Background: Obesity increases the risk of cancer death among postmenopausal women with estrogen receptor-positive (ER+) breast cancer, but the direct evidence for the mechanisms is lacking. The purpose of this study is to demonstrate direct evidence for the mechanisms mediating this epidemiologic phenomenon.
Methods: We analyzed transcriptomic profiles of pretreatment biopsies from a prospective cohort of 137 ER+ breast cancer patients. We generated transgenic (MMTV-TGFα;A (y) /a) and orthotopic/syngeneic (A (y) /a) obese mouse models to investigate the effect of obesity on tumorigenesis and tumor progression and to determine biological mechanisms using whole-genome transcriptome microarrays and protein analyses. We used a coculture system to examine the impact of adipocytes/adipokines on breast cancer cell proliferation. All statistical tests were two-sided.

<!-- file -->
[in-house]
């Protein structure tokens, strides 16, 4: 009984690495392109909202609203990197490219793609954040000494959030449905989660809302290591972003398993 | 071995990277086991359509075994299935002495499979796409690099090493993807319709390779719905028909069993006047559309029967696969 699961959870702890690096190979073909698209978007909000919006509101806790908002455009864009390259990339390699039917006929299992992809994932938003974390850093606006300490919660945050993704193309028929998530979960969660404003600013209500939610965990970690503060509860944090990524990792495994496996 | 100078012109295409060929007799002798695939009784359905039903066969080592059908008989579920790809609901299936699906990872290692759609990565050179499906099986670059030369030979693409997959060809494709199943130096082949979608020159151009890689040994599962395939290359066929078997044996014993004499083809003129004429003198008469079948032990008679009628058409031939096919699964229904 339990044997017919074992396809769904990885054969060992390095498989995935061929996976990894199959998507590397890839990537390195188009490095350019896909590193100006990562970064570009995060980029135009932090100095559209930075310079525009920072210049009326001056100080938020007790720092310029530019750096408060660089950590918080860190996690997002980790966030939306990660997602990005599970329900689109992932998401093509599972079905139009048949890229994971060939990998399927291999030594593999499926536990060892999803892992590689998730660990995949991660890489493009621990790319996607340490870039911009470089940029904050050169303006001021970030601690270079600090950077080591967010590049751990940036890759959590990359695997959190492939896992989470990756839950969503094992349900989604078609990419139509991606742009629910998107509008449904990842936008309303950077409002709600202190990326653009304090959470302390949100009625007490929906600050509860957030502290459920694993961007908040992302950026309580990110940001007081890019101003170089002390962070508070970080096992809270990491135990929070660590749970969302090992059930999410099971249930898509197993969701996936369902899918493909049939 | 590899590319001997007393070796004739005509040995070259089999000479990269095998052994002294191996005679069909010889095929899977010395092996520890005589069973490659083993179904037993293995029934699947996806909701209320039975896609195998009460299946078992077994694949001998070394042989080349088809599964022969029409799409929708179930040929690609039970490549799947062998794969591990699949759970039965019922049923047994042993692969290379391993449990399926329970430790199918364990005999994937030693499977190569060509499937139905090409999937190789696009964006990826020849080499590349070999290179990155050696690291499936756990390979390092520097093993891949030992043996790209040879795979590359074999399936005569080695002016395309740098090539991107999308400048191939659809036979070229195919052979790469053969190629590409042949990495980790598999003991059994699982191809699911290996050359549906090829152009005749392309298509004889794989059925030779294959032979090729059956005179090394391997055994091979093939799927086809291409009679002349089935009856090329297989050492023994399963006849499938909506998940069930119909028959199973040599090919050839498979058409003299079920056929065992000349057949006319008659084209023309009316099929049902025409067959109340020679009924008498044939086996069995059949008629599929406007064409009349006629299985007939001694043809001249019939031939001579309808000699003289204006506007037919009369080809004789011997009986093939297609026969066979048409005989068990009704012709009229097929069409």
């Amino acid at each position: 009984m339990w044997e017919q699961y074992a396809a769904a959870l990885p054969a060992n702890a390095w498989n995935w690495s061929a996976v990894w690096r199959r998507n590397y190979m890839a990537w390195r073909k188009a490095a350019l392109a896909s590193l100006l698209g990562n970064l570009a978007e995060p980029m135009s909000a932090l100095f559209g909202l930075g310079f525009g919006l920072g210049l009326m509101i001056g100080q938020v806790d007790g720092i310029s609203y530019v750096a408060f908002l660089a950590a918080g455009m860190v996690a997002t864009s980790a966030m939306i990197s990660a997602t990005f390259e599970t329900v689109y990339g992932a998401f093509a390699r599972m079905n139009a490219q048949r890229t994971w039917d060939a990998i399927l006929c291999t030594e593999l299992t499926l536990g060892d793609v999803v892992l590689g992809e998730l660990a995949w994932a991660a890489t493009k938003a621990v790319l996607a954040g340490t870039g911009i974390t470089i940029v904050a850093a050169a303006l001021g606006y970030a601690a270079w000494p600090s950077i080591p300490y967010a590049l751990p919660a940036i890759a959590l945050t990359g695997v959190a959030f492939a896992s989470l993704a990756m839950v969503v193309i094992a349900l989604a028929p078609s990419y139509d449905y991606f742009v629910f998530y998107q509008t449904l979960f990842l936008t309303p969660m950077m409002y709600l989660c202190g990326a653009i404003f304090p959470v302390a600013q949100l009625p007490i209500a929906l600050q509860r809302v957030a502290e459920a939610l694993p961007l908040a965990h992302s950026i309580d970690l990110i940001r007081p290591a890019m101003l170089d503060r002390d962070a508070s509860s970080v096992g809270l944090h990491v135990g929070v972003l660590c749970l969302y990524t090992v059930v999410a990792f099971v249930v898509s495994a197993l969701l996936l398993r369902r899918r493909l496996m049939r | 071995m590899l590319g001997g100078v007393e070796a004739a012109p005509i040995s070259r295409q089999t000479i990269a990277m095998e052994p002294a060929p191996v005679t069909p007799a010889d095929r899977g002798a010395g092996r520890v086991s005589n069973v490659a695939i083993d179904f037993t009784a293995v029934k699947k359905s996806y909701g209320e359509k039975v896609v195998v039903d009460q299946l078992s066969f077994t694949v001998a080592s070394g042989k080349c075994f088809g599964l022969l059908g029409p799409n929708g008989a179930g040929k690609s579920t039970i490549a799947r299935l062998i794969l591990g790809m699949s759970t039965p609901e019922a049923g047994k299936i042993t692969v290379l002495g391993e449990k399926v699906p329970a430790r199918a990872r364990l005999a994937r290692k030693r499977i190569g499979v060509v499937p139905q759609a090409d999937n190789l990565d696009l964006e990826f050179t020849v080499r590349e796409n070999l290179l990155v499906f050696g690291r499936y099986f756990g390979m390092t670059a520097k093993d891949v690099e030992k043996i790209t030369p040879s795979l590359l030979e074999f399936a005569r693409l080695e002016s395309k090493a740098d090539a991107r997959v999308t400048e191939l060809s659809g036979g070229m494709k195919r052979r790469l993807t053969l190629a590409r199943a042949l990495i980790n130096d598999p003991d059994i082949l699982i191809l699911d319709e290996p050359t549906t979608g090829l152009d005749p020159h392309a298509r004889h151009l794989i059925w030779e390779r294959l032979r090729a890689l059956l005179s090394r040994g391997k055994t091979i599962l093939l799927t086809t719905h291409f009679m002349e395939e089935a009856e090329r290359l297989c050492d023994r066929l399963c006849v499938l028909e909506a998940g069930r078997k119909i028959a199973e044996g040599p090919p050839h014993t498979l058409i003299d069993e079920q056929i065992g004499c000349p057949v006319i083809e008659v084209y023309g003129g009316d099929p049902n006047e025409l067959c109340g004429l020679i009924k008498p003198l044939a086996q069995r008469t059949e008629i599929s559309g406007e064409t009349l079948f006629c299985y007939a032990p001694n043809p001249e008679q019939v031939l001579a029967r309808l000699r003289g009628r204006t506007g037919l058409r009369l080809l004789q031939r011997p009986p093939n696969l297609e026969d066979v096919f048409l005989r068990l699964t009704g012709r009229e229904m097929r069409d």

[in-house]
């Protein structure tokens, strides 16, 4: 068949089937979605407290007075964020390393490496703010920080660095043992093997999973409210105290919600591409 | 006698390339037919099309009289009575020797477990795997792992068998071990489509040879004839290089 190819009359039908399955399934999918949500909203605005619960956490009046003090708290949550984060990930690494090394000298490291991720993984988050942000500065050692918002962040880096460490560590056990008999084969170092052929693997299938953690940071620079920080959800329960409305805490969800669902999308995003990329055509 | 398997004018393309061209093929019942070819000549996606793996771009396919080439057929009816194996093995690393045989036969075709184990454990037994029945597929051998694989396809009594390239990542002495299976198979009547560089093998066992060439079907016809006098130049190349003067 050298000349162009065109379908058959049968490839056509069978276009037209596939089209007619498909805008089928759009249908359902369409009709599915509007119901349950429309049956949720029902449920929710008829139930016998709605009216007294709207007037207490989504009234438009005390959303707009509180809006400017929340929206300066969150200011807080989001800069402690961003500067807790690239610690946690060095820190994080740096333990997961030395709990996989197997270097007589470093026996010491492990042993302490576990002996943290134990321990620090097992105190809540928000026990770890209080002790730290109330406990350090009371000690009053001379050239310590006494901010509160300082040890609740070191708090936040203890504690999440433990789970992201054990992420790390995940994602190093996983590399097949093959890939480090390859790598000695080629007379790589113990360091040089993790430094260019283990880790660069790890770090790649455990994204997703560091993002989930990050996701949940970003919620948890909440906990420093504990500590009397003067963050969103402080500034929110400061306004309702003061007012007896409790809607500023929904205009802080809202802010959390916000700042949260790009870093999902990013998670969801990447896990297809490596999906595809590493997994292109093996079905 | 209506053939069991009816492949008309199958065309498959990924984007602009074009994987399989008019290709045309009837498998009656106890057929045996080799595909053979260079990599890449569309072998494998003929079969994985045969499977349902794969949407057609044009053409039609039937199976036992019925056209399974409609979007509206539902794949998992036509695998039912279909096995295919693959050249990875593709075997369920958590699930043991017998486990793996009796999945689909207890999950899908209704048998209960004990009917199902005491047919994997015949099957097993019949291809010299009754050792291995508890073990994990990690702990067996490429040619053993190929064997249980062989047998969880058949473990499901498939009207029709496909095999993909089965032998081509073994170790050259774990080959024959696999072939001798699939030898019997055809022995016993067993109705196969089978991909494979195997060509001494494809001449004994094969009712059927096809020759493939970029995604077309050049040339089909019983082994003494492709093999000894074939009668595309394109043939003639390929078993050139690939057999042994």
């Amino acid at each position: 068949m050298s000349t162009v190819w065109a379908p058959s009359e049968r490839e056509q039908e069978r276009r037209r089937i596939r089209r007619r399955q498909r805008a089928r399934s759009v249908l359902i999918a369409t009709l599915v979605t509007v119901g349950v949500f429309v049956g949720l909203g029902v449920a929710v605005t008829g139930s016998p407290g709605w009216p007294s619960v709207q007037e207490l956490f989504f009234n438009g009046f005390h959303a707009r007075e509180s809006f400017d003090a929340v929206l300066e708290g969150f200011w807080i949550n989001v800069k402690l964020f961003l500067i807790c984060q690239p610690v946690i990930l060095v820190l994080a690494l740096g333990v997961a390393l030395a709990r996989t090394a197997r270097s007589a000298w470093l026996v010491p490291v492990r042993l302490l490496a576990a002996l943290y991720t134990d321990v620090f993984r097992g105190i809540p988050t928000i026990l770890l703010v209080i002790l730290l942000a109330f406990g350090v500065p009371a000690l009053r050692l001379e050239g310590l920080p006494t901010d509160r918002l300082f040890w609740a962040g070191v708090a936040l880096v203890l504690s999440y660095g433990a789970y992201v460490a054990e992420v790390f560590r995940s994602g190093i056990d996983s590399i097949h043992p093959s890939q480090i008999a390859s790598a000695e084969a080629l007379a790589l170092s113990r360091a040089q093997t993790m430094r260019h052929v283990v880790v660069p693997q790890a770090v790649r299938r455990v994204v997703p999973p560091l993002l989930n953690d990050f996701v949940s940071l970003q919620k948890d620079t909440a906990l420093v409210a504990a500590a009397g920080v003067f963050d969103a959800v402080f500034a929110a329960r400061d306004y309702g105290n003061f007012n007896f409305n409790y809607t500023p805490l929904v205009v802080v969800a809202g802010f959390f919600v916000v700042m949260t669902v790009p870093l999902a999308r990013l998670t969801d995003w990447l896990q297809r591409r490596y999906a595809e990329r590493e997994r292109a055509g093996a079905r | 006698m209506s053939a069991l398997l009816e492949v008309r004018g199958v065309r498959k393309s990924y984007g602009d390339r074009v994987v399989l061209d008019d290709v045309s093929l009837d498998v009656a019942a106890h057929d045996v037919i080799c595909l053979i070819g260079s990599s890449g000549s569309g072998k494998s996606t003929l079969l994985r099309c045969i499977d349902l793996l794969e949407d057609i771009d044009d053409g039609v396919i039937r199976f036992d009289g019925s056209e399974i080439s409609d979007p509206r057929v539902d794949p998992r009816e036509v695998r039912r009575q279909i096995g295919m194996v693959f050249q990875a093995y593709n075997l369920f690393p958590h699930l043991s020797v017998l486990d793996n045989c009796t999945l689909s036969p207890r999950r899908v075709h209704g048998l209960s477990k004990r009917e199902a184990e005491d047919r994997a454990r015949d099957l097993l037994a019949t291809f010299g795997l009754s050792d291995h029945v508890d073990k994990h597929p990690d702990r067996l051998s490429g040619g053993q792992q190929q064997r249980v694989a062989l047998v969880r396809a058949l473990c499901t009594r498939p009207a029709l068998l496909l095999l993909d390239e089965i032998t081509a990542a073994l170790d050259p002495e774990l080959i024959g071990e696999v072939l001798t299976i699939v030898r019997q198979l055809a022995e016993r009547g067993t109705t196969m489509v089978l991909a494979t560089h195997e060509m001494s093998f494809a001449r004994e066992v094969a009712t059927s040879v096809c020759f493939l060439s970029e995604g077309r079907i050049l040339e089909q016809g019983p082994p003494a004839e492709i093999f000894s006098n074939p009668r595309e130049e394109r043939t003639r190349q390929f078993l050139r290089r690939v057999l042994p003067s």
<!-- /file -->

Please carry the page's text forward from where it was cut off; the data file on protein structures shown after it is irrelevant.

Results: Functional transcriptomic analysis of patients revealed the association of obesity with 59 biological functional changes (P < .05) linked to cancer hallmarks. Gene enrichment analysis revealed enrichment of AKT-target genes (P = .04) and epithelial-mesenchymal transition genes (P = .03) in patients. Our obese mouse models demonstrated activation of the AKT/mTOR pathway in obesity-accelerated mammary tumor growth (3.7- to 7.0-fold; P < .001; n = 6-7 mice per group). Metformin or everolimus can suppress obesity-induced secretion of adipokines and breast tumor formation and growth (0.5-fold, P = .04; 0.3-fold, P < .001, respectively; n = 6-8 mice per group). The coculture model revealed that adipocyte-secreted adipokines (eg, TIMP-1) regulate adipocyte-induced breast cancer cell proliferation and invasion. Metformin suppress adipocyte-induced cell proliferation and adipocyte-secreted adipokines in vitro.
Conclusions: Adipokine secretion and AKT/mTOR activation play important roles in obesity-accelerated breast cancer aggressiveness in addition to hyperinsulinemia, estrogen signaling, and inflammation. Metformin and everolimus have potential for therapeutic interventions of ER+ breast cancer patients with obesity.
© The Author 2014. Published by Oxford University Press.